The littoral combat ship is going to grow teeth in 2016 when ships Freedom and Coronado are armed with over-the-horizon anti-ship missiles.Yes, I will accept more, "you were right" ticker-tape parades ... but please, no more stripper-grams, they make Mrs. Salamander grumpy.
Both ships will deploy next year with either the venerable Harpoon missile or the Naval Strike Missile, a Norwegian-developed missile with a greater range than 100 nautical miles.
The missiles will likely be strapped onto the decks of the ships in box launchers and not fully integrated into the ship's combat system, ...
The money is that even though the Naval Strike Missile was tested in a one-off earlier this year, in the end it will be the less capable Harpoon. We have them, we have the equipment, training and support. That would be good for Phase 1. If we really want NSM, then we can do that in the next spiral. Well ... that is what I would do. Good now, perfect later and all that jazz.
We need to be upfront with each other about what this represents:
- First, this is an admission that we have a surface warship that cannot fight a surface battle. As we have discussed for roughly a decade here, LCS will be asked to do missions the transformationalists wished would go away, but those with a respect for historical reality knew would not. Even if the short range NLOS was made flesh, the LCS would still ...
- Even with this bolt-on weapon, LCS is at best a "shoot and scoot" platform in a surface battle. Once its missiles are gone, it has nothing else to effectively fight anything from a light corvette up. That is OK, if you don't mind having a ship the size of a WWII destroyer with with a smaller gun, fewer ASCM and less speed than a 1970s Pegasus Class hydrofoil.
- Low observability is gone. You can do a lot with an arc welder, bags of cash, and electrical cable duct-tapped to the deck, but when you do that, your RCS dramatically increases. You are also screaming beacons throughout the electromagnetic spectrum as you coordinate your non-integrated weapon in to a coordinated attack or at least getting a targeting solution locally or through your RC/manned helo.
- Irony is that Harpoon and NSM are not "littoral" weapons. They are designed for open ocean fighting for reasons your JAG can explain to you in detail. So, just CS not LCS.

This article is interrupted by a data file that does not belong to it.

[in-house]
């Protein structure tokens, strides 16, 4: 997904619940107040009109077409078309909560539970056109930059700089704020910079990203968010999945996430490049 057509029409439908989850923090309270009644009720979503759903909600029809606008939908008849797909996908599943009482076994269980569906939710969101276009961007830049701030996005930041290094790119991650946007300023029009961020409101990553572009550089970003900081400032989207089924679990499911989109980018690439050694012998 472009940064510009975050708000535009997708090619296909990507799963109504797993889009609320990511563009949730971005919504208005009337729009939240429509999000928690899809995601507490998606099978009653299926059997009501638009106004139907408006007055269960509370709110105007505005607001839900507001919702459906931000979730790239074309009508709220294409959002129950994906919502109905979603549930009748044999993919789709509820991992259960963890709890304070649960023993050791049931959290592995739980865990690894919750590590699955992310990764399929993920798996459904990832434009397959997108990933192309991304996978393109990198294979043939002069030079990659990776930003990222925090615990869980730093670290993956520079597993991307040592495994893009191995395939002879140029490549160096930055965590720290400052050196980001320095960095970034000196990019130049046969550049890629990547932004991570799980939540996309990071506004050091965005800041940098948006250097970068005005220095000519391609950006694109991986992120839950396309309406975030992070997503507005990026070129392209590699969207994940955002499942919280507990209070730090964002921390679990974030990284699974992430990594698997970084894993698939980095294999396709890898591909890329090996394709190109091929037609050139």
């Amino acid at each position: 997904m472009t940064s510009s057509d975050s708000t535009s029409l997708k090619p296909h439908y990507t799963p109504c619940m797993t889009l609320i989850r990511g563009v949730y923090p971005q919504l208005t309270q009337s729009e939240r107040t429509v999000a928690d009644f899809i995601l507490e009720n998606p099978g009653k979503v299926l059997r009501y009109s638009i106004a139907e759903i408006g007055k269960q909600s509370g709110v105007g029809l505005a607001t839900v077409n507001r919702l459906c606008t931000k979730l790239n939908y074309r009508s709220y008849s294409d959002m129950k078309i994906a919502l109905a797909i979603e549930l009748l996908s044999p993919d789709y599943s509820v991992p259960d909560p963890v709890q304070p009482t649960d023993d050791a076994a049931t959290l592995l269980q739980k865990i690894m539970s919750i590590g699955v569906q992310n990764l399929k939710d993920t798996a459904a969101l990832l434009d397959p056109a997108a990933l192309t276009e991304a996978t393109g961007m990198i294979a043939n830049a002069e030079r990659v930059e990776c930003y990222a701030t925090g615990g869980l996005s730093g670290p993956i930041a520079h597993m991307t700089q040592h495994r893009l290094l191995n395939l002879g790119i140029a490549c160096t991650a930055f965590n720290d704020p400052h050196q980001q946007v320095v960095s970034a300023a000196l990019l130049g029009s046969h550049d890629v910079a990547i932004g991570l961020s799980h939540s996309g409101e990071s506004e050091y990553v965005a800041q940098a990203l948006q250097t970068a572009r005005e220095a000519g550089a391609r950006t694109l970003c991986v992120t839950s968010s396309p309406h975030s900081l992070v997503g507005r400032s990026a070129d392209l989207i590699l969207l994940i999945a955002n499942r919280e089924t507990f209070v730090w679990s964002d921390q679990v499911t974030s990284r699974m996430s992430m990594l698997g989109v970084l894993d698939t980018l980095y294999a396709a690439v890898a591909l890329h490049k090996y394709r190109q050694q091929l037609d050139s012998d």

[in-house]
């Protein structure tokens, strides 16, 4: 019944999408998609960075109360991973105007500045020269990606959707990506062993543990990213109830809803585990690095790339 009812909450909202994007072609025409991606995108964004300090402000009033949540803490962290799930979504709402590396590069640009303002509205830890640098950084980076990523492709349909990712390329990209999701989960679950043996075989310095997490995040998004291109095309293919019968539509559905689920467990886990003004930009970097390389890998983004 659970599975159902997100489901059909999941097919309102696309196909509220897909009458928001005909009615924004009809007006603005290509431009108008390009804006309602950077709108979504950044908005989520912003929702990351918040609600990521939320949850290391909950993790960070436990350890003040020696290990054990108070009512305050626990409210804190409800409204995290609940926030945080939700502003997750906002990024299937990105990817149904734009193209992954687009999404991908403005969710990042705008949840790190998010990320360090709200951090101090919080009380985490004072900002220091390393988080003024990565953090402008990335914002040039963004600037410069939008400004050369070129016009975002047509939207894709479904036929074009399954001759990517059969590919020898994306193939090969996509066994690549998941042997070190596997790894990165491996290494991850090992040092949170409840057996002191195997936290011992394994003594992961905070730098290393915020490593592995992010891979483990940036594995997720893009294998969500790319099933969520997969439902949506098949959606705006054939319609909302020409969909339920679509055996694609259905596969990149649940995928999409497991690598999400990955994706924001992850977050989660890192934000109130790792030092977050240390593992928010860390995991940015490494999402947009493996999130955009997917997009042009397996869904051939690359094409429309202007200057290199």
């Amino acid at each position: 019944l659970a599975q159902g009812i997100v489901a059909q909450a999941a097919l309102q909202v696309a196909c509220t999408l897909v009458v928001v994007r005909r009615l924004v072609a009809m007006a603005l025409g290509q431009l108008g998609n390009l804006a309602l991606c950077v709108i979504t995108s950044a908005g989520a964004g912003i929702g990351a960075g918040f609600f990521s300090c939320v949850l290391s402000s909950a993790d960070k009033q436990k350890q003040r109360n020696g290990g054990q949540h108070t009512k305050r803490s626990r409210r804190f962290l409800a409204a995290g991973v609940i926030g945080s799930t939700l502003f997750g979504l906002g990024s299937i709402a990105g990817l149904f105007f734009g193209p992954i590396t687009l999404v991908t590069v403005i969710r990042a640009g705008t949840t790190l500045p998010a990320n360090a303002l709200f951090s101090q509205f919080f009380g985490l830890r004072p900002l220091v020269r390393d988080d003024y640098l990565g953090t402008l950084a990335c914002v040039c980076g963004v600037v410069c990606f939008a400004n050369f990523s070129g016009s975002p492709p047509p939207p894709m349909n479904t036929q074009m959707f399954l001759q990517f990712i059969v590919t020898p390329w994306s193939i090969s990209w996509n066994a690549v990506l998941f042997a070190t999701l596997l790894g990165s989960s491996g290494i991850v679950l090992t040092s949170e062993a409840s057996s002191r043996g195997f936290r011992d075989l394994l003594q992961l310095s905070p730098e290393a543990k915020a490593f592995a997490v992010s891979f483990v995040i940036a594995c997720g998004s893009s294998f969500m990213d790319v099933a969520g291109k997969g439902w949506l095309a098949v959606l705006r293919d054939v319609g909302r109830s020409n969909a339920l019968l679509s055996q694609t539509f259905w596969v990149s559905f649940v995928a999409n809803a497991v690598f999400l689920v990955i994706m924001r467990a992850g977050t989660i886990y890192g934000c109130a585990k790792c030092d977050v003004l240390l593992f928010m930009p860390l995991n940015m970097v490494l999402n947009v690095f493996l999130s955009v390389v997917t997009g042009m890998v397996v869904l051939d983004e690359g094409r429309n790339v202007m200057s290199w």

- LCS was an exquisitely designed platform without much "white space" to make up for its many conceptual flaws. As such, no VLS, just bolt on and hope. This is something that will work, and in that note, we should be satisfied with.
On a positive note:
- As one of the worst kept secret in our Navy is that many of our DDG can only use a Harpoon if it is made of wood and steal and thrown by the BM1, having some additional ASCM shooters - shoot and scoot or not - is a great addition to any Strike Group Commander. It gives you more options, and makes the enemy's job more difficult.
- It give the crew of LCS something to actually fight with if called on to do it. As it stands right now, all they can do is order their helo det to commit suicide while they do a Banzai charge pop'n away with their 57mm saluting gun hoping it ricochets off of a wave and hits something. We don't do such things, so the crew can only go hide as everyone else fights. We don't do such things like that well either - hence the need to give Sailors something to fight with besides PPT slides.
James Holmes got it just about right a few days ago when it comes to the best that LCS/FF can ever hope to be;
Frigate-like combatants like the LCS, which fall into the cruiser or flotilla contingents under Corbett’s taxonomy, have their place in maritime strategy. In safe times they’re implements of choice. But these aren’t safe times. Low-end warships may not be enough to police important waterways in an age when great powers—not nonstate lawbreakers—pose the main threat to the maritime legal order. Rounding up Captain Jack Sparrow is one thing. Facing down the Chinese, Russian, or Iranian navy is quite another.
By all means, let’s station littoral combat ships or their ilk in, say, Singapore for constabulary and alliance-building duty. They’re fine for missions in permissive settings. But they do need a backstop in embattled settings, manifest in a vibrant, hard-hitting U.S. Navy battle force arrayed nearby. Without that backstop—without a fleet able to prevail in contested seas and skies—we’re trusting to China not to make trouble in places where it’s been doing precisely that. We’re assuming the United States, its allies, and its friends can enjoy the fruits of maritime command without defending it.
That’s a flimsy—and ahistorical, and counter-Corbettian—assumption.